Federal Research and Development: Budgeting and Priority-Setting, 1993-2000 Page: 4 of 40
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Federal Research and Development:
Budgeting and Priority-Setting, 1993-2000
This report describes executive and legislative activities relating to research and
development (R&D) budgets and priority-setting that occurred primarily during
FY1993 to FY2001, the period of the two Clinton Administrations. It includes
detailed summaries of presidential priorities and congressional appropriations
activities for R&D in the 104th to 106th Congresses. In addition, the report
summarizes other salient issues discussed during this period relating to congressional
earmarking of R&D projects, activities to coordinate R&D priority-setting, priorities
for critical technologies, implementation of the Government Performance and Results
Act of 1993 in R&D agencies, and priority-setting activities of the National Science
and Technology Council (NSTC). This report is based in part on CRS Issue Brief
94009, which chronicled R&D budgeting and priority-setting activities from 1994 to
Since it started funding large amounts of R&D after World War II, the federal
government has always supported core fields of science, but the focus in R&D
budgets has changed in response to policy shifts, congressional concerns, and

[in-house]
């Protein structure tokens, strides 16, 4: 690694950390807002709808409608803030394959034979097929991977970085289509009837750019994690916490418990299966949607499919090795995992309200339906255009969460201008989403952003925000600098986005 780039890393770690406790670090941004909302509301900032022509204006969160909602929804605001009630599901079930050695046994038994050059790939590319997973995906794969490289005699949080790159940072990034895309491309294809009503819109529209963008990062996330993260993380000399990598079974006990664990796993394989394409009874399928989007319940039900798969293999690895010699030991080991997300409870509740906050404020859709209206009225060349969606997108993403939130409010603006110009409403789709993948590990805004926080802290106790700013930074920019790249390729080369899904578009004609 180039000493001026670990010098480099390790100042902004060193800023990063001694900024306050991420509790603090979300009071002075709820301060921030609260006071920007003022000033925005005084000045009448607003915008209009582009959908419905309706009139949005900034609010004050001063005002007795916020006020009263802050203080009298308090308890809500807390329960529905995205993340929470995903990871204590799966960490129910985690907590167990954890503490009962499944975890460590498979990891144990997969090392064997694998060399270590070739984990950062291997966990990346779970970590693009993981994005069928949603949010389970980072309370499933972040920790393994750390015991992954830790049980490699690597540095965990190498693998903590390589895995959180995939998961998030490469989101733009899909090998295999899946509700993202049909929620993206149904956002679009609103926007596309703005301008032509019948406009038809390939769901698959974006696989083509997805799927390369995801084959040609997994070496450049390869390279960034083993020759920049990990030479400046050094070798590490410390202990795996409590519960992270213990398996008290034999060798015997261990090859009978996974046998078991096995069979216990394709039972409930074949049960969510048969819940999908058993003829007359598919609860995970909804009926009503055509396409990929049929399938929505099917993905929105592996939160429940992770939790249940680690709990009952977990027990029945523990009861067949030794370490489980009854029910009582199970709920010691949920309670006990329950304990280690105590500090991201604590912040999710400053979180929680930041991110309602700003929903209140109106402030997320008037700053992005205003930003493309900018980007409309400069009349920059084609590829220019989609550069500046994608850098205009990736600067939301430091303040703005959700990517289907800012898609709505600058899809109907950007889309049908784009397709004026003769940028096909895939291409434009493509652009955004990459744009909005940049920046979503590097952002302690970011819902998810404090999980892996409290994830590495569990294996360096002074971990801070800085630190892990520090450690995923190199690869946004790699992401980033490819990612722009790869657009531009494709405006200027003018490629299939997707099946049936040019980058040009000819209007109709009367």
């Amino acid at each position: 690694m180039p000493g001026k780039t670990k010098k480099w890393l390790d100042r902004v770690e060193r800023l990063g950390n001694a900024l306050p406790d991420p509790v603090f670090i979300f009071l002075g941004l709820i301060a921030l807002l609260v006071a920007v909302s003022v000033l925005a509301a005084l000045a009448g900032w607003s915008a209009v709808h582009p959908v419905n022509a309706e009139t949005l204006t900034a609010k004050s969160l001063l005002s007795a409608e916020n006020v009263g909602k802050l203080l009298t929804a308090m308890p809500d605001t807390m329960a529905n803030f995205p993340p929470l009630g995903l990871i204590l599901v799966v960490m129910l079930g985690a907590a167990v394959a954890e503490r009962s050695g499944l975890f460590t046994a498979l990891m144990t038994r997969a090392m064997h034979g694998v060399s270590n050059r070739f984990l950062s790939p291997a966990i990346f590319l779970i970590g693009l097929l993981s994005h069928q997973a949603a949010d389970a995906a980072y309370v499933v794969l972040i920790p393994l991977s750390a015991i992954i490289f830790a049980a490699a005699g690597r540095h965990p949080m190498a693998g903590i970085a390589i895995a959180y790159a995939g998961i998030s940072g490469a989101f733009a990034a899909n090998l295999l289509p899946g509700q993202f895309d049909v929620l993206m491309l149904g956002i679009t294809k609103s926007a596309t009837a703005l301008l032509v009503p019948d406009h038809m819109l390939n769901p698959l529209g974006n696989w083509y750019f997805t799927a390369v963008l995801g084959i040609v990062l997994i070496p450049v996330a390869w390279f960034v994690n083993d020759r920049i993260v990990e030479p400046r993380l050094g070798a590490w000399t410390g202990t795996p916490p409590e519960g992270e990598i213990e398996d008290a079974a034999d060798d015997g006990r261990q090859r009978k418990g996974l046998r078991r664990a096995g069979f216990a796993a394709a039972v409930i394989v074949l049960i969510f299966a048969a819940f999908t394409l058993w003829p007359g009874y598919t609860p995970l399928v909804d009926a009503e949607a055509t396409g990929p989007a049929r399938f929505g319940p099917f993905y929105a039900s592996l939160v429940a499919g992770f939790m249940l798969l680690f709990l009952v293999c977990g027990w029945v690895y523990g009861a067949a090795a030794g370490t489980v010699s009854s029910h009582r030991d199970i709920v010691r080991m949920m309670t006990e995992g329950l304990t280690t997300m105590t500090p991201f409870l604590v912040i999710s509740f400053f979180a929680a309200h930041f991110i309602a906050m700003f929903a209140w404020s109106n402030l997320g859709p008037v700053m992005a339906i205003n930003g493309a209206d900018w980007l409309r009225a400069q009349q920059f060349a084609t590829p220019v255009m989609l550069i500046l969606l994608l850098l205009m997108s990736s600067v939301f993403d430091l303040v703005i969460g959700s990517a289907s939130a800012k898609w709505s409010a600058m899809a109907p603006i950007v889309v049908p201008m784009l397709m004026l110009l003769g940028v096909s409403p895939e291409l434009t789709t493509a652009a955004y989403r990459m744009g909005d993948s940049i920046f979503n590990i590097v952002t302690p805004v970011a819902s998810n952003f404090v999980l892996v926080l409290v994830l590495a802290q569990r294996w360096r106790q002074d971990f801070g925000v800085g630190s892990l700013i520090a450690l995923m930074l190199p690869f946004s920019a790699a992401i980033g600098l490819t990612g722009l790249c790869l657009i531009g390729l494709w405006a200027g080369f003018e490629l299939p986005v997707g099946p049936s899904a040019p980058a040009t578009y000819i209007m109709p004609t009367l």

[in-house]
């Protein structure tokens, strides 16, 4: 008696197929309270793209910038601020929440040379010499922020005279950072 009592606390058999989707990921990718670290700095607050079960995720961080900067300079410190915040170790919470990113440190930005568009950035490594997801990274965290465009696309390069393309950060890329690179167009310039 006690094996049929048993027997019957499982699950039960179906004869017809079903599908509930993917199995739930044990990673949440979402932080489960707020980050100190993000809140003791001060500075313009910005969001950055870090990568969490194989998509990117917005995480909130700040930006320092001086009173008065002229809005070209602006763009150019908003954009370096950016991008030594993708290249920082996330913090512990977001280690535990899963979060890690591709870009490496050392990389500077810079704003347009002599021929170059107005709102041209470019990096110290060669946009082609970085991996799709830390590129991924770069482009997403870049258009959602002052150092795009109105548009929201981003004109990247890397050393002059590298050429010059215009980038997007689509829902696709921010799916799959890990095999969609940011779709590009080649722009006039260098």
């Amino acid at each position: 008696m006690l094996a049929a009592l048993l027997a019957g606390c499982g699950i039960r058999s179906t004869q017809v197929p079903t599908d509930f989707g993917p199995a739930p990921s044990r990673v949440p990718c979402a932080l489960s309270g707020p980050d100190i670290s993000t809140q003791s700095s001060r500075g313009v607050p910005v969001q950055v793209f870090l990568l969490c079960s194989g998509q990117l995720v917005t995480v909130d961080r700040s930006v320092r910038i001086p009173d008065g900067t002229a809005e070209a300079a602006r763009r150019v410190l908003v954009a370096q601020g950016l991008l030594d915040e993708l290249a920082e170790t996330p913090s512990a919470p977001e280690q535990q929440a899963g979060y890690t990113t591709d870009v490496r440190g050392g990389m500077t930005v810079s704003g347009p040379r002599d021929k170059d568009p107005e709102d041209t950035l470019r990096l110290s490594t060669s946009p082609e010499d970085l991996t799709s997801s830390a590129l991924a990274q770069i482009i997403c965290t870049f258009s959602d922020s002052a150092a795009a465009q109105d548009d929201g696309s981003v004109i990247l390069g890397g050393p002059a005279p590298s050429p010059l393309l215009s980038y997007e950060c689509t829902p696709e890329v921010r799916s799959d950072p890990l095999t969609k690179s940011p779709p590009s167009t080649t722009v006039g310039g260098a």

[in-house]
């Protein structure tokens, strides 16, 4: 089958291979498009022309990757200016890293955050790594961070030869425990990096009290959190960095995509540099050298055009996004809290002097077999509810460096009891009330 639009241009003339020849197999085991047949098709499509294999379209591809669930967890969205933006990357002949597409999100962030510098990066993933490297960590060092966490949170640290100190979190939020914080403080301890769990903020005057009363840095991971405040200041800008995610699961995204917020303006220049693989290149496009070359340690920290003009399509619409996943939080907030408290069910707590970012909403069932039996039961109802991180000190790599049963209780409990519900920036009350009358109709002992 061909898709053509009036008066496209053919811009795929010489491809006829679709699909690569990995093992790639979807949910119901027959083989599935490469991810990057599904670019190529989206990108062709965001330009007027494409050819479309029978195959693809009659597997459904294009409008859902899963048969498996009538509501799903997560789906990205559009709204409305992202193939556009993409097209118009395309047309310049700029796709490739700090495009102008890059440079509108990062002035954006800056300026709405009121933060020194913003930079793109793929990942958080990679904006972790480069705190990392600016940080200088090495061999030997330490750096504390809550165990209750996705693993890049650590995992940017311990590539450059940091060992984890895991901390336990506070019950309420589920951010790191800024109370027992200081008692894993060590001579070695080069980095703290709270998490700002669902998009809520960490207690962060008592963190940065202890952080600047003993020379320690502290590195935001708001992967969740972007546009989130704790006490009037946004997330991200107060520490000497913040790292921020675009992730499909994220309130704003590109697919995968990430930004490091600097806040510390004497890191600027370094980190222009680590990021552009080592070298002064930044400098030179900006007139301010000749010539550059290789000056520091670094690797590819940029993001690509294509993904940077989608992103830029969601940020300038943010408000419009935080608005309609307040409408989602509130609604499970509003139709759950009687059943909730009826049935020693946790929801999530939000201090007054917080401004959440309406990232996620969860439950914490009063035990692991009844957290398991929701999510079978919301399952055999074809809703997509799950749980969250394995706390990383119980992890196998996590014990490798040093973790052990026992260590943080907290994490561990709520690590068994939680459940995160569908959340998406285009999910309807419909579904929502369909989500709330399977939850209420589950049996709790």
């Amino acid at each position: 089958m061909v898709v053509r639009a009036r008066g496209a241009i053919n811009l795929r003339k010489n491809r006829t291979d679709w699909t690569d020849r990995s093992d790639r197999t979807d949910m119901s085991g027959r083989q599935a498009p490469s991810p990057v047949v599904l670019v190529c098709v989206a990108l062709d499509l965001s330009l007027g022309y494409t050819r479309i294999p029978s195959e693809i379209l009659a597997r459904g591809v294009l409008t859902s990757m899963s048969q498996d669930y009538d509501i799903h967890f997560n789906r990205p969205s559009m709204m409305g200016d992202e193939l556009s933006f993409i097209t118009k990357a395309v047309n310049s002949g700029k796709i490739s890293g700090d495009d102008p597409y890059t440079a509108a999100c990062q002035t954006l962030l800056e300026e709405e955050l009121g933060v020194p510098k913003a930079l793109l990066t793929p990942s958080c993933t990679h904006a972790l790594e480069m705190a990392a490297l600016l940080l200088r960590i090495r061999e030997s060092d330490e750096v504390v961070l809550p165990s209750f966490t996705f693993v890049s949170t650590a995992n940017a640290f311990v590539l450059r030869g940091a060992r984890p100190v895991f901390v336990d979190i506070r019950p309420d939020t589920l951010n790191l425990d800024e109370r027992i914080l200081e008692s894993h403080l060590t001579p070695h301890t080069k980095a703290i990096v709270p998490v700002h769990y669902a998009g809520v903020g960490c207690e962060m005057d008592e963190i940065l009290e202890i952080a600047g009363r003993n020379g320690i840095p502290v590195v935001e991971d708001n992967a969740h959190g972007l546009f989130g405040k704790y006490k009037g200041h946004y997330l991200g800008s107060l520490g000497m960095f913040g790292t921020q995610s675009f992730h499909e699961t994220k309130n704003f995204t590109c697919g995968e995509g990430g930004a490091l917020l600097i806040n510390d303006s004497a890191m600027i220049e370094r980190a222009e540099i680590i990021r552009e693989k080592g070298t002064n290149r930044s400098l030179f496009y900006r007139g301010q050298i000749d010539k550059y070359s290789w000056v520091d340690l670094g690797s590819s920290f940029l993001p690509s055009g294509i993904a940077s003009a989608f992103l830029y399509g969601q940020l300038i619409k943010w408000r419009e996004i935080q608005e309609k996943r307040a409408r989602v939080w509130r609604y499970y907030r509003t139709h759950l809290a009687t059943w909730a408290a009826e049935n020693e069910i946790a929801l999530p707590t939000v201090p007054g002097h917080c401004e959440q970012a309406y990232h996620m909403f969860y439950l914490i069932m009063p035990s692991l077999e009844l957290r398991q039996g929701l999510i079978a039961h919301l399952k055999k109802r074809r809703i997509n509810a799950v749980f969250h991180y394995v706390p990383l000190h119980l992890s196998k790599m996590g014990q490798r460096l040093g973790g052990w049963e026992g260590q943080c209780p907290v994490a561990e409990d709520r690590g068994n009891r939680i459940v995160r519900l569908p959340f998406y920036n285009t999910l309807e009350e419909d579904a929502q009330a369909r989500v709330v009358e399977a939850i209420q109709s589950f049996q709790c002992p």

presidential prerogatives. During the 1970s, interest focused on space R&D, growth
in energy and health research and reductions in defense R&D (R&D in the
Department of Defense (DOD) and defense R&D in the Department of Energy
(DOE)). In FY1978, non-federal sources, largely industry, started to eclipse the
federal government as a source of R&D funding. Support for defense R&D and for
basic research became prominent during the 1980s, with the Administrations of
Presidents Ronald Reagan and President George Bush.' Energy research and space
research funding declined. In FY1989, near the end of the Reagan Administration,
about 65% of federal R&D funding went to defense R&D (R&D in DOD and defense
R&D in DOE), and near the end of the Bush Administration in FY1993, defense R&D
received about 57% of federal R&D funding. (For details, see Figures 1 and 2 and
Following the precedent used by the National Archives and Records Administration, the Bush
Administration, 1989-1993, is cited as the Administration of George Bush. The Bush
Administration, beginning in 2001, is cited as the Administration of George W. Bush. These
forms are used in this report.
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Federal Research and Development: Budgeting and Priority-Setting, 1993-2000, report, March 14, 2001; Washington D.C.. (digital.library.unt.edu/ark:/67531/metadc807319/m1/4/: accessed September 25, 2018), University of North Texas Libraries, Digital Library, digital.library.unt.edu; crediting UNT Libraries Government Documents Department.